On Friday, May 10th, I was interviewed at the Clemens Unit, the unit to which I am assigned, by Mike Barajas, a reporter with the San Antonio Current. To the best of my already considerable and perpetually growing knowledge of the Texas Department of Criminal Justice’s (TDCJ) rules and regulations, offenders meeting with media representatives are to be afforded a measure of privacy. No such privilege was granted to Mr. Barajas and me. Our meeting took place among a group of interconnected offices located just past the gate that admits one into the prison proper. The “walls” dividing one office from the next are hardly more than whitewashed wooden partitions; the doors are not much thicker and have (what I posit are not glass) windows set into them at chest height. I find it hard to believe that anyone in the office could have missed our conversation had we spoken loudly enough.
As if this wasn’t enough, a Clemens official insisted in sitting in on the interview. I do not remember his name, only that he claimed to be the Family Liaison Officer. His justification? Security concerns. Let me point out that at no time did I give any indication that I wanted to harm Mr. Barajas. If harming him had indeed been my intent, then I would not have gotten very far with an attack for having everyone in the office know about it immediately. It would not have been much trouble for officials to place us in the general-visitation area, to be separated by a partition of bulletproof glass. Clemens is a mid-level security unit: if the officials had insisted upon placing me in mechanical restraints, I would have gladly complied.
But no. We had the Family Liaison sitting there, not ten feet from the table at which we had been directed to sit. Throughout the interview, he stared coolly at Mr. Barajas and I. He could hear every word that was said. The topics discussed were very sensitive, as they concerned my offense. His presence affected the interview badly, making my discussion with Mr. Barajas very awkward.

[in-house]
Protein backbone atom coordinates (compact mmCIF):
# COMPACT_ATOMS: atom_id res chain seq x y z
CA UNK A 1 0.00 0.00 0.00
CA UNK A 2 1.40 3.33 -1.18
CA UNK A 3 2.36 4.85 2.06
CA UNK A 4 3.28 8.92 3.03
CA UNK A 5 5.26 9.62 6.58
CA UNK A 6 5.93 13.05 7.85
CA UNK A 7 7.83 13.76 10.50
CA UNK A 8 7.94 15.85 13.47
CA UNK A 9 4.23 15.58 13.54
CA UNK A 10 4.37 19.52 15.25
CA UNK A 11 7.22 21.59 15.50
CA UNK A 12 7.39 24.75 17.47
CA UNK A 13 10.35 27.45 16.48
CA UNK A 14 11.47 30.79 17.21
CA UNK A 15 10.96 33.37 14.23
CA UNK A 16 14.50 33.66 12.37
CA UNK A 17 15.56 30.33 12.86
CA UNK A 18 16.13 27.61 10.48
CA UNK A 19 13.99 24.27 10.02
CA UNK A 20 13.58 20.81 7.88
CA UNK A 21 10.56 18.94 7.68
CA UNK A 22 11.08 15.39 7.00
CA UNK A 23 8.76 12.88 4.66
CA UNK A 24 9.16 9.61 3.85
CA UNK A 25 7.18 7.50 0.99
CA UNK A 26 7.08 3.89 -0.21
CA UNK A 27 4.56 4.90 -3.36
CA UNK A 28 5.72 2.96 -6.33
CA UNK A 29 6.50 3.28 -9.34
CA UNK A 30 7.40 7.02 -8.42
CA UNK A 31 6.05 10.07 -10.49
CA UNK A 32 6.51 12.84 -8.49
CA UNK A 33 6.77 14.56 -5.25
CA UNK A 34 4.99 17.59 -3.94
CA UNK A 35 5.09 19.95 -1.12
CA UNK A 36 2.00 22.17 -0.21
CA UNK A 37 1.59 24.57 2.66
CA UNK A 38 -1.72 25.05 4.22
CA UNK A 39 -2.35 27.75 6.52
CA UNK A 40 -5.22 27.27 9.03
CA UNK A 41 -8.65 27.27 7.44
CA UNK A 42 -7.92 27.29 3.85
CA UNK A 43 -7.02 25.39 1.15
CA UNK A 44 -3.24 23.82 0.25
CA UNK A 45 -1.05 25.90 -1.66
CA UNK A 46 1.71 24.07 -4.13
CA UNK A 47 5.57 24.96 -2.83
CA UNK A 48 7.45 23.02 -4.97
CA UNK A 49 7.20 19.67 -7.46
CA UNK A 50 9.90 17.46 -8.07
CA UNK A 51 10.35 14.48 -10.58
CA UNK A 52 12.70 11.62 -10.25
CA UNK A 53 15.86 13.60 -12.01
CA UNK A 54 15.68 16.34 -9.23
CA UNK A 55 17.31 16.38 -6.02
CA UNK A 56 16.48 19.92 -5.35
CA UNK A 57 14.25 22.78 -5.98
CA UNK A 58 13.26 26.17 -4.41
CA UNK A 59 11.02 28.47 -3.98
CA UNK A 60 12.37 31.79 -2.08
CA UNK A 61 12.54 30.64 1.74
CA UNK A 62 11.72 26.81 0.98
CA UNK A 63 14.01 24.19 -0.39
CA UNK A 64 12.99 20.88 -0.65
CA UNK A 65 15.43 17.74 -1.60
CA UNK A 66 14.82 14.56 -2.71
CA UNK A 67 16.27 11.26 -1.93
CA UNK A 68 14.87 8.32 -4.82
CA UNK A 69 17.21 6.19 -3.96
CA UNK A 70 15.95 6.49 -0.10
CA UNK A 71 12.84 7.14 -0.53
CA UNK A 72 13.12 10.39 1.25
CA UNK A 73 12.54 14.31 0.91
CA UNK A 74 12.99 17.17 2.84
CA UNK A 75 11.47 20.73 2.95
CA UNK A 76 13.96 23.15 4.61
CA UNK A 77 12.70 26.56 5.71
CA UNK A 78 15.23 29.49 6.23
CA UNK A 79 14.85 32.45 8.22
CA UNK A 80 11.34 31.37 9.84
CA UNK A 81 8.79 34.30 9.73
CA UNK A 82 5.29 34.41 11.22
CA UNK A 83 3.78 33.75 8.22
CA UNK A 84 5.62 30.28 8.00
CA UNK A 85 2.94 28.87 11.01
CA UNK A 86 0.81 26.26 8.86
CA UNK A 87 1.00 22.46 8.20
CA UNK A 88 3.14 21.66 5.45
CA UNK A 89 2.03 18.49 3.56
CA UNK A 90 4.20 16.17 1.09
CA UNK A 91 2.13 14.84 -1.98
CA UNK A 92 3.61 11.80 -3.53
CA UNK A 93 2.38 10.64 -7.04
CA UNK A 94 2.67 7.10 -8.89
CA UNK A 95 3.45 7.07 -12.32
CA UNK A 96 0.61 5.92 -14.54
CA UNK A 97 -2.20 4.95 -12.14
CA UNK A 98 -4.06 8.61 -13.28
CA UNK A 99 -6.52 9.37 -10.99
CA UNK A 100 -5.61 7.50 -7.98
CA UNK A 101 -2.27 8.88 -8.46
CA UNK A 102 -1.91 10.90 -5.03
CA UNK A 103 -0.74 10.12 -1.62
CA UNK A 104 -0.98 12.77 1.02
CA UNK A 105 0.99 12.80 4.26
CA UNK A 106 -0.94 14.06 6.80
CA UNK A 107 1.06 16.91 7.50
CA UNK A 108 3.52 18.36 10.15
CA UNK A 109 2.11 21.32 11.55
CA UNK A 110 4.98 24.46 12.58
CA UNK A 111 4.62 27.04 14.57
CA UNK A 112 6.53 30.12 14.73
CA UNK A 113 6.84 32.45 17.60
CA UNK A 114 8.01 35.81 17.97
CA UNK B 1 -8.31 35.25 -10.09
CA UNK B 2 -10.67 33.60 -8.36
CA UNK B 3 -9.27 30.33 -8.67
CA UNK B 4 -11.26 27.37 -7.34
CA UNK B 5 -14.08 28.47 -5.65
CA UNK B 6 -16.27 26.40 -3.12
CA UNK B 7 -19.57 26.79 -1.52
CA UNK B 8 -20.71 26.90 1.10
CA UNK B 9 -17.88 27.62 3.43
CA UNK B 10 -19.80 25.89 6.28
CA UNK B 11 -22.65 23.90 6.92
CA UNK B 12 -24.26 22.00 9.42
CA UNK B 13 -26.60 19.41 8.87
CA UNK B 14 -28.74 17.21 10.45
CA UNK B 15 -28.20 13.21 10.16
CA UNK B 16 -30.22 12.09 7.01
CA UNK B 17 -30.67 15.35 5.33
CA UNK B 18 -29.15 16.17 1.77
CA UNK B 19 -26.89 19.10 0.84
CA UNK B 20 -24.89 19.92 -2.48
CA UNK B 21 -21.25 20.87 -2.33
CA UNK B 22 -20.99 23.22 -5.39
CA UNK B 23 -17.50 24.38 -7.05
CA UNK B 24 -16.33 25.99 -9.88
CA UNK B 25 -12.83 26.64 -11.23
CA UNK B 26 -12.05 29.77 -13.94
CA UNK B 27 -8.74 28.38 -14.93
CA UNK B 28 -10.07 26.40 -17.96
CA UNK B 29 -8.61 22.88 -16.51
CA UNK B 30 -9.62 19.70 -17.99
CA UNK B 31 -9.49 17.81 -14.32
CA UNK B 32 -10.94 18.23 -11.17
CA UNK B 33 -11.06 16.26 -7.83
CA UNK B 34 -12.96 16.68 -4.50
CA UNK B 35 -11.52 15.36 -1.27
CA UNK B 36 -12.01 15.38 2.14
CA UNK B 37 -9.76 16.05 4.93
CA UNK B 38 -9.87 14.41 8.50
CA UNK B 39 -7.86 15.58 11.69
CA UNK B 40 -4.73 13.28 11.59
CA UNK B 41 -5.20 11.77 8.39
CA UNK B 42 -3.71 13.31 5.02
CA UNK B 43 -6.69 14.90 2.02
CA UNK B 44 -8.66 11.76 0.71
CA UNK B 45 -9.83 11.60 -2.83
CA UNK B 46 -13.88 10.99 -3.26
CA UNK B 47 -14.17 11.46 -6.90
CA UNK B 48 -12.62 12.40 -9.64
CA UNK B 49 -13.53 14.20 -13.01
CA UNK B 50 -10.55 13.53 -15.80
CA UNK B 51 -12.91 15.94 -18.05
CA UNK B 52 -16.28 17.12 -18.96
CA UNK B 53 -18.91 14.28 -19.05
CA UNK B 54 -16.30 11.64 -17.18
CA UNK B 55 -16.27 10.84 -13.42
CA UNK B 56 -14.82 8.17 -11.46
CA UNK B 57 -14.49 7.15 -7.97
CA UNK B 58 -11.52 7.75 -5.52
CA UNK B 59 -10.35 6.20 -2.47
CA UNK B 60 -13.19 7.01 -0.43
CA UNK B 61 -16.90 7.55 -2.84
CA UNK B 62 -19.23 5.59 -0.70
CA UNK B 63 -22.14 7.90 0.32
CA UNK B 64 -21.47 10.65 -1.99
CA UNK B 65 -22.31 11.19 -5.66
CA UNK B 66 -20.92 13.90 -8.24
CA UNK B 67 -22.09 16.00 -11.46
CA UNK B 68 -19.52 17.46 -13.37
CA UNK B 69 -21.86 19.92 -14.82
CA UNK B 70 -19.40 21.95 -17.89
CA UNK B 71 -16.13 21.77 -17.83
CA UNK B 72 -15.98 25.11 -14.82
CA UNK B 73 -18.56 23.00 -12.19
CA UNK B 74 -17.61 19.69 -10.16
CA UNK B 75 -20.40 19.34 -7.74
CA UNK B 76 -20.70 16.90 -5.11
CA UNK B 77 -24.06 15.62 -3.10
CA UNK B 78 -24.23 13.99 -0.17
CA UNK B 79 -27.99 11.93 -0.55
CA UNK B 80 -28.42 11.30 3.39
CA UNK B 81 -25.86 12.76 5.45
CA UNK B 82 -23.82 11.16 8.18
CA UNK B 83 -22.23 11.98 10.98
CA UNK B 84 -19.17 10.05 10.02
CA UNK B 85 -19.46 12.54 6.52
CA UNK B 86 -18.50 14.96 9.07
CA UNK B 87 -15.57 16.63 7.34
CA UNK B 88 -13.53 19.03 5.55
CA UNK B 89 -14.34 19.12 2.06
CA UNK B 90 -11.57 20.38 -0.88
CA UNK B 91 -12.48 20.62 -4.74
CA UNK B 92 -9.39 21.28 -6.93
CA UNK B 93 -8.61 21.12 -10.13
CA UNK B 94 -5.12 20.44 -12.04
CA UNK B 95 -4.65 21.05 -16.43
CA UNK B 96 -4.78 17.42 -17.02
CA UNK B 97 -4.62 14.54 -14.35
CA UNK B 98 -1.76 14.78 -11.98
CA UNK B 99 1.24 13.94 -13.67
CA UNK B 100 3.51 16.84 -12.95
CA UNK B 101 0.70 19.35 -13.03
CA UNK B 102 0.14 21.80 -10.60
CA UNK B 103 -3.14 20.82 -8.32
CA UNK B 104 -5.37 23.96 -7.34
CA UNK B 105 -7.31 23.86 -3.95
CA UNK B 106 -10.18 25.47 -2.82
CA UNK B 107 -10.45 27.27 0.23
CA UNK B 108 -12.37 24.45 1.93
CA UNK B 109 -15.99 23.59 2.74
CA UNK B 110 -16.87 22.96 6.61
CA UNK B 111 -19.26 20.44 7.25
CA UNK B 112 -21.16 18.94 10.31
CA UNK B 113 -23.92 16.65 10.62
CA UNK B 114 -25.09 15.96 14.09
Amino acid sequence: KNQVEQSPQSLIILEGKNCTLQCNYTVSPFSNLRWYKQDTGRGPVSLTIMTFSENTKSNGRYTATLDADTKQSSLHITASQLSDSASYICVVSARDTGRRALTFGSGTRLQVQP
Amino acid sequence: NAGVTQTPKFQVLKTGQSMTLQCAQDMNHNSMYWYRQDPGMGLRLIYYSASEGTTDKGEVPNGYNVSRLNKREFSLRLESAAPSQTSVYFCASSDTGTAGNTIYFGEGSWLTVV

I believe his intent was to intimidate me, at the behest of his superiors, into saying nothing that might reflect poorly on TDCJ. TDCJ’s shortcomings were not the topic of the interview, yet he could not have known that. We were given an hour for the interview. By my reckoning, we took roughly forty-five minutes to work through the questions Mr. Barajas has prepared. Afterward, he asked me if I had any questions for him, concerns, etc. I mentioned that I felt I would make a better source for an article about TDCJ’s failures, its lapses in upholding policy consistently, and the abuse of our (offenders’) rights by officers, because my natural aversion to sharing personal matters would not affect such a discussion. As he was replying about being glad to consider me for future pieces and sharing my name with his colleagues, the family liaison was quick to declare our time had expired and push me out of the room.
Before I left, however, I turned to the family liaison and asked if I could count on him to leave what was said in the room there. After all, I pointed out, I had just spoken at length about a brutal crime I perpetrated against an innocent child—my little sister, no less–, and who but child murderers and molesters are bigger targets deserving a beating in the eyes of my peers? (Never mind that I myself was a child when I committed the offense; few here would make such a distinction.) A slip of the tongue would have everyone knowing the details of the interview by Monday. He seemed offended by my boldness. He told me sternly, “It’s my job to know about everyone and what they did. You don’t have to waste your time worrying about me telling your business.” More or less. I was not assured.
It seems obvious to me that the officials are worried about what criticisms I—or any offender, really—have to offer to the media. Yet this does not mean that those who wish to speak out should not be afforded the same rights and privileges as others (i.e. privacy). For TDCJ not to do so makes it seem a lot like Big Brother.